Now, minor syntax errors are trivial and as such easily fixed. But there are a lot of other mistakes you can make, because computers do not accept inaccuracies. Memory allocation errors (reasonably caught with managed code and a lot of different languages), weird constructs that are inherent to the computer architecture or language constructs, or lazy programmers.

The human brain works remarkably bad in an environment where everything has to be defined accurrately

First of all, I have to admit I am not a psychologist, neurologist or biologist. I am a software engineer that has read some books about it. So there is a good chance I am hopelessly wrong. But, what I have found is that the human brain works best in an environment where not everything is laid out exactly. Trivial things are unconsciously filled in and executed. Assumptions (also wrong ones) are made and errors fixed. There is a trial-and-error process, learning and – that is what this is about – inaccuracies. Human functioning doesn’t seem black or white, but many shades of grey. That’s how we work and that is how the world works.

Hence the problems start, when human beings have to translate problems to a computer program. Everything has to be defined exactly in the domain analysis phase. It is not possible to let the computer do the assumptions or give it values like ‘around 37.5’. You will have to define the limits within which the values are correct. For that matters, it has some analogy with laws. Luckily, we have judges there that can ‘humanise’ that process. Those judges do not exist in computer land. Boundaries are hard and only because people are doing the trial-and-error cycles, can a computer program adapt to the ‘real world’.

This is true for programs that have already been made, but also the writing of these programs introduce the same problem. Before a program gets its limited functionality, it received numerous human trial-and-error cycles. During programming you forget the trivial things and you make the same mistakes again and again. And a program that is ‘done’, isn’t done, it is just ‘done enough’. After years, errors can still surface that are the result of the human-computer discrepancy.

The world is complex

Like I said before: people make mistakes. in 15 lines I made several mistakes. Imagine how many mistakes exist in the 60,000 lines in a factory automation application or the 40 million (!) lines in Windows XP. A lot of lines, a lot of code, that’s one side of the case. The other side is the complexity. Computers are complex machines (a lot of parts, a lot of modi operandae, a lot of possibilities) and hence, the controlling software is complex as well. The world around us is also complex, with many objects, many interactions and a lot of unconscious acts. This should give us a good mapping, albeit that the ‘real-world’ complexities do not have to be controlled in an exact way. Originally I am an electrical engineer and as such I have learnt that many variables do not have to be exact at all. Everything has some kind of resolution. If you calculate a resistance of 3.27kΩ, it is more than okay to put a reistor of 3.6kΩ in; a discrepancy of 10%. A closer-to-the-home example is, that you do not have to control your arm to the millimetre to pick up a cup of tea. Software does not accept these kind of errors, 1 byte wrong in the memory and your program makes mistakes, or in the best case, it crashes.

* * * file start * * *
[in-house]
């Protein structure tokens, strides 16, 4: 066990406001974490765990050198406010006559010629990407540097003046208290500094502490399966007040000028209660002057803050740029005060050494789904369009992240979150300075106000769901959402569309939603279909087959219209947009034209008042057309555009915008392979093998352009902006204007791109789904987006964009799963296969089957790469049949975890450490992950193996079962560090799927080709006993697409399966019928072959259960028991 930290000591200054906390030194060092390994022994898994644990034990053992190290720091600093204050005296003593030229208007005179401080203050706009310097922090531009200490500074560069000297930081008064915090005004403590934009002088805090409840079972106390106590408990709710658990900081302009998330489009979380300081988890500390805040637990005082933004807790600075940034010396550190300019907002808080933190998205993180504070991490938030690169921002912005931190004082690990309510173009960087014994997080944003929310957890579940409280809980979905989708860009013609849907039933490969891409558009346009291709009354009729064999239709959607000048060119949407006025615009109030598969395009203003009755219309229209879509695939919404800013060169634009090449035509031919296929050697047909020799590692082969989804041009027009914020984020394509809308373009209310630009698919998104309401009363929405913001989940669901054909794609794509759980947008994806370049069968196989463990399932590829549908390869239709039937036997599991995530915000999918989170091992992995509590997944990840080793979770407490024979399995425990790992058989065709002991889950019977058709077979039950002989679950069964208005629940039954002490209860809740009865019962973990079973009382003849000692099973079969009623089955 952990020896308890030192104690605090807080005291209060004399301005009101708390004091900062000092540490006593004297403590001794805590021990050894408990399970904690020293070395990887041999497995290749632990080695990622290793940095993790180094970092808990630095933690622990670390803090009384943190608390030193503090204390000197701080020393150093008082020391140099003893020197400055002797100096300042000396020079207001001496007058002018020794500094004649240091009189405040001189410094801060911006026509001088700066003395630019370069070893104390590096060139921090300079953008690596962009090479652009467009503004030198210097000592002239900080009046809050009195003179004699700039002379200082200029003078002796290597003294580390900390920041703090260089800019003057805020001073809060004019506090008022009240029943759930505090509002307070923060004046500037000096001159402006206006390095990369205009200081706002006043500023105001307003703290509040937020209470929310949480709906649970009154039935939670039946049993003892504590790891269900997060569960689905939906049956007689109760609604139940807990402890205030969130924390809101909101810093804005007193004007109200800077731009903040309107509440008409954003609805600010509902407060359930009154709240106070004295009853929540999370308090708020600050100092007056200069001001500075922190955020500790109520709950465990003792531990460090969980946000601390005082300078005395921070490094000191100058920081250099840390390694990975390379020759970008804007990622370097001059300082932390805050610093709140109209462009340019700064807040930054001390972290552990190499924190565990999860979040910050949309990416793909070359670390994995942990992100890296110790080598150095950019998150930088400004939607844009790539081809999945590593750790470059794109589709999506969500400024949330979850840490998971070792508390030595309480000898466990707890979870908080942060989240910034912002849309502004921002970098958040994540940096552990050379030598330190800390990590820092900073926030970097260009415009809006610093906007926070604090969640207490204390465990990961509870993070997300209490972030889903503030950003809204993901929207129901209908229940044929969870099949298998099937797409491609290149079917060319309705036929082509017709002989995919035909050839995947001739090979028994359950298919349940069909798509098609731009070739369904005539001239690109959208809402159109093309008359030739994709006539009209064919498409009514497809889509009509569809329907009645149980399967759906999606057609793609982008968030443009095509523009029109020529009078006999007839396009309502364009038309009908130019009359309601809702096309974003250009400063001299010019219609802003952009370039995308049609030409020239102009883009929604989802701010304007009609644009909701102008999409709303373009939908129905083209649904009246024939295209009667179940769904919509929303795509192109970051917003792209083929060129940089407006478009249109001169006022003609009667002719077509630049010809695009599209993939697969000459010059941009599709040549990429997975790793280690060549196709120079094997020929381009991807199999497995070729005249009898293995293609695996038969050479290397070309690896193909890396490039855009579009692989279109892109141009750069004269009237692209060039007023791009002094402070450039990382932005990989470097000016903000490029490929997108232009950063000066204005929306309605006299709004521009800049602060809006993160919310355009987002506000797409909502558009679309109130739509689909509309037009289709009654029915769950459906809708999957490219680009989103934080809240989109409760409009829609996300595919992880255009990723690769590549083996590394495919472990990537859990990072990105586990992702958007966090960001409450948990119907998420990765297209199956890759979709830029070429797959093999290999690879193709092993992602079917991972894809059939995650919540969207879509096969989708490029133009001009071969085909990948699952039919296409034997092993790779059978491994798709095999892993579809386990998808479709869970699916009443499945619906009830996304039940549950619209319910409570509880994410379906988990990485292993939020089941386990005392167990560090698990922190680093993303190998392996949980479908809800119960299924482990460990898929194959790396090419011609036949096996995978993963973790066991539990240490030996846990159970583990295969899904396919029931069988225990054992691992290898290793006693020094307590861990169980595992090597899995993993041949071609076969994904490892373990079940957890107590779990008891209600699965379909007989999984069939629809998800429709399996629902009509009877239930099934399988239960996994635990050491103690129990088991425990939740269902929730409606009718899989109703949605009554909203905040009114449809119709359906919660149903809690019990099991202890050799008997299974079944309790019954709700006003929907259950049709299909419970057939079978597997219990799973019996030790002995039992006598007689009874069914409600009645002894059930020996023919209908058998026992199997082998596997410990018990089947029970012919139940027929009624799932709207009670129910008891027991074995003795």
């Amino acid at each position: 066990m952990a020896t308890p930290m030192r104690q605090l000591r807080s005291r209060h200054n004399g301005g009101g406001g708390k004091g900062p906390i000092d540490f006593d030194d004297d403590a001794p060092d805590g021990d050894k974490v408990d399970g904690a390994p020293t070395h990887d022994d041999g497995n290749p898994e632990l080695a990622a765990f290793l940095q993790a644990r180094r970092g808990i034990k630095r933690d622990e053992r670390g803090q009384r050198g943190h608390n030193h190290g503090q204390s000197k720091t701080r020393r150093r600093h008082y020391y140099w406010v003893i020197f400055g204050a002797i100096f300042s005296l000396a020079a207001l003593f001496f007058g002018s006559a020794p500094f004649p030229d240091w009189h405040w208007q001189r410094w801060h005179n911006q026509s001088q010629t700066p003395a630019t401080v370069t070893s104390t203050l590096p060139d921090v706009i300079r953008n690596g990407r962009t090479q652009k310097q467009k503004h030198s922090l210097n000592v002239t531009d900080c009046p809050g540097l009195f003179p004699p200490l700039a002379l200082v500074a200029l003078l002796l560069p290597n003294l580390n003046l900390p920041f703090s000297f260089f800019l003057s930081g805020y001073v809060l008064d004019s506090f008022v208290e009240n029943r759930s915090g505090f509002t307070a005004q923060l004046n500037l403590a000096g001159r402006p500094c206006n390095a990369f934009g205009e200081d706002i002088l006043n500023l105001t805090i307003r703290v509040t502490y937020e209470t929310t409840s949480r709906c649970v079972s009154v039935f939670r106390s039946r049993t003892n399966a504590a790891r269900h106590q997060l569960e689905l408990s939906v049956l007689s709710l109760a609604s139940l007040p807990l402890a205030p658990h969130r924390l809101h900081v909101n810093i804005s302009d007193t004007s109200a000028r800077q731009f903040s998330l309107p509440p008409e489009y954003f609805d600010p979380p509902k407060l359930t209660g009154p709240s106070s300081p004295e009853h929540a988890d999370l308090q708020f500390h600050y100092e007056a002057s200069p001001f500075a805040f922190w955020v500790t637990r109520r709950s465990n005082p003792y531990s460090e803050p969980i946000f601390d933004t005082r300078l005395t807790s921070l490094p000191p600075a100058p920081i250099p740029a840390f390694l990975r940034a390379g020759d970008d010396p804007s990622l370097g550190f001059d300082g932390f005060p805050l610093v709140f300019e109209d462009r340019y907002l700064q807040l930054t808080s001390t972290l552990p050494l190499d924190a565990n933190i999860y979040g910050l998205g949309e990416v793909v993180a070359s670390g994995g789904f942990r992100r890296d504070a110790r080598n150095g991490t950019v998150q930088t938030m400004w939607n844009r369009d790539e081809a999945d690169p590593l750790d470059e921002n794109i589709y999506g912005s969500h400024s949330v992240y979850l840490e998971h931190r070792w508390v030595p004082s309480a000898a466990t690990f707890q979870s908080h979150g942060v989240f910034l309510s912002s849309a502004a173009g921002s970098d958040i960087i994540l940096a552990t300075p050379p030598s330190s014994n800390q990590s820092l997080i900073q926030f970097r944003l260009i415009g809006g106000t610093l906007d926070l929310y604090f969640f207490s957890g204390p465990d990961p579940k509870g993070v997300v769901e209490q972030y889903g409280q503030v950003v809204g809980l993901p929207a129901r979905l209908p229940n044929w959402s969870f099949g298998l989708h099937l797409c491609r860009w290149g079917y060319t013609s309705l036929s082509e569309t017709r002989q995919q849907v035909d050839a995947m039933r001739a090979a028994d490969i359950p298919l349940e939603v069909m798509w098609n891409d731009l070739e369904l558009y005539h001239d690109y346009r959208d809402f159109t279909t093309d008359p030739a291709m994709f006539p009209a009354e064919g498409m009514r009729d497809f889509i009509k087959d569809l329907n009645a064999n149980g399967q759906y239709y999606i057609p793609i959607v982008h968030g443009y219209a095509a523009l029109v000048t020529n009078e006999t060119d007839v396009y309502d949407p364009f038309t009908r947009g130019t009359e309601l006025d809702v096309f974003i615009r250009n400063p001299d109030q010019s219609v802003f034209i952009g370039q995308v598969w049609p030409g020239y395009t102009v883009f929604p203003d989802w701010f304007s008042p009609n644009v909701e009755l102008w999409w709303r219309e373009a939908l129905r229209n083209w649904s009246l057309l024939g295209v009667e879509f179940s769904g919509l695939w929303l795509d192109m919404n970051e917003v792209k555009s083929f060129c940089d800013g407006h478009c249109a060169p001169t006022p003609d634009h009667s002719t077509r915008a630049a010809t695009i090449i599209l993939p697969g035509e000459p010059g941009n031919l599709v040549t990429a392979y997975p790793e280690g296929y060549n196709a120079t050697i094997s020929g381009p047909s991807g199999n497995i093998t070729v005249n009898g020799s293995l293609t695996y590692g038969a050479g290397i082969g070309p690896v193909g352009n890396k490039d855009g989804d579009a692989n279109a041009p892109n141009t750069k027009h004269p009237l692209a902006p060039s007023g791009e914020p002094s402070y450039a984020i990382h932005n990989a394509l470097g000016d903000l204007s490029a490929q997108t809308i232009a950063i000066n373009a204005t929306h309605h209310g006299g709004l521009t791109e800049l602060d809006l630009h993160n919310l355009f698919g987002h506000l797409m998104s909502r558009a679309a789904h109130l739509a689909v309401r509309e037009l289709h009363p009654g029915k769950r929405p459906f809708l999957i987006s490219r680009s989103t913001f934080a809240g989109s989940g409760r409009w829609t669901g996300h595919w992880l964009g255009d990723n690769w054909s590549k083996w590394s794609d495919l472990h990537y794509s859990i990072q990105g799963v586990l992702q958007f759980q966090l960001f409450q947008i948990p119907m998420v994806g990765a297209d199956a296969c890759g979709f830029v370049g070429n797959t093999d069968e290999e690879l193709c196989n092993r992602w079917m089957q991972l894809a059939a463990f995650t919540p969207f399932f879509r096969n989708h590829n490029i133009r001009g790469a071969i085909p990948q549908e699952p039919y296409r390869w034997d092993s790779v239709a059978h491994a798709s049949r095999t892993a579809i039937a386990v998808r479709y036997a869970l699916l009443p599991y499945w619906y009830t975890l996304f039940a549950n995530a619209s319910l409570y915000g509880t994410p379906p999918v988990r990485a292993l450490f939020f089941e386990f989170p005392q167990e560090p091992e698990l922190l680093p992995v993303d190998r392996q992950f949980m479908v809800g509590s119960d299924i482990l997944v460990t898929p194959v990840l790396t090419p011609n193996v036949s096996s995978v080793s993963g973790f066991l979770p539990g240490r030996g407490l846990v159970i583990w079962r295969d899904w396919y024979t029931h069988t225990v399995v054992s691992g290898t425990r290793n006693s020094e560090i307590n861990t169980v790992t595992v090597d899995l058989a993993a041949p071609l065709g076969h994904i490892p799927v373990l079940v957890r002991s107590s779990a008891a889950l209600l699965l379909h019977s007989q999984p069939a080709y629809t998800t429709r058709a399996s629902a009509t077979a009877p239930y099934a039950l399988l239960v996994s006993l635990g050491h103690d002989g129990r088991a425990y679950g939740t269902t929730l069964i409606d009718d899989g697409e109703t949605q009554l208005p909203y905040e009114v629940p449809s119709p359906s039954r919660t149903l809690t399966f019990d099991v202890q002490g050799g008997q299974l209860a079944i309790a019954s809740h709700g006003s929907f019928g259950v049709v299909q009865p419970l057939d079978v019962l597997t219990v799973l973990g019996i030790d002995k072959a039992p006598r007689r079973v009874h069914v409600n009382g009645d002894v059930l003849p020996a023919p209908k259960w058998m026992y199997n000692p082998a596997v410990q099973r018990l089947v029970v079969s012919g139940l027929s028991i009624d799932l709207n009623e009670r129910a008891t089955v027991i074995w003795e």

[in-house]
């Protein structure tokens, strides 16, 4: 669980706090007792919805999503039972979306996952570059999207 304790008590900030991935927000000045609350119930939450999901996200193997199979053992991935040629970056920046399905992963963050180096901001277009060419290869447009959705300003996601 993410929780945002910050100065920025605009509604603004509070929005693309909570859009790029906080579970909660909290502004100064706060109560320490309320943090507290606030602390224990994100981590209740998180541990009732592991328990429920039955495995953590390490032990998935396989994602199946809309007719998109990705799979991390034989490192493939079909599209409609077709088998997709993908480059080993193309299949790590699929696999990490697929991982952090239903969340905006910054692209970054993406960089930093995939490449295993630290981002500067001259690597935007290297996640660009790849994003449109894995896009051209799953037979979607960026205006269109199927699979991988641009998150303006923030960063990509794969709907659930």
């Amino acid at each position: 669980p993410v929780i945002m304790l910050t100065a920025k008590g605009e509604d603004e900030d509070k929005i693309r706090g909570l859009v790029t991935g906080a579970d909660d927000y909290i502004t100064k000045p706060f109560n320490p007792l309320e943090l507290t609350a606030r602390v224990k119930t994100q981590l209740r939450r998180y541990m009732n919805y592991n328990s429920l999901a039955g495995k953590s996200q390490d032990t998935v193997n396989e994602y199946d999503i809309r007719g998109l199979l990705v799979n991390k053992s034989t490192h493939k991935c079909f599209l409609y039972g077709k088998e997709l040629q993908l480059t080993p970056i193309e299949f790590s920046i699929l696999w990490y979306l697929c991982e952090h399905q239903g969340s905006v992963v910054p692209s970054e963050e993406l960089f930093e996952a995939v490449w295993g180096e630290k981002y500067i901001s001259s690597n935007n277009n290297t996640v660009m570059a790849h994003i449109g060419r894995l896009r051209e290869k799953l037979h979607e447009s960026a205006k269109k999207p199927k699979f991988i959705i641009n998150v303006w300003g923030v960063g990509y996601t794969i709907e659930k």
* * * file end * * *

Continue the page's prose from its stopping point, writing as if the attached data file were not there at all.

Complexities in software and source code are part of the biggest everyday problems of the software engineer. Decent memory management (also in managed languages such as Java and C#!), multithreading, (massive) parallellism, real-time aspects, are all problems that are not easy to grasp for a human being, let alone that they can be implemented in a product without errors. What we should be looking for, or try to develop, is a programming language, -environment, -device, that catches these problems for us, or better yet, makes sure we don’t make them at all. There are researches going on, there are some products on the market, but we are not there by a long shot. If we ever get there, because in my opinion it is a conceptual problem. The solution may lie in biological computers, as they exist in eXistenZ. Who knows? We’ll see.

1 reactie

“Why does software suck?” | Ik doe er niet aan mee · 29/09/08 op 20:14

[…] Why does software suck – English […]

Geef een reactie

Avatar plaatshouder

Het e-mailadres wordt niet gepubliceerd. Vereiste velden zijn gemarkeerd met *

Deze site gebruikt Akismet om spam te verminderen. Bekijk hoe je reactie-gegevens worden verwerkt.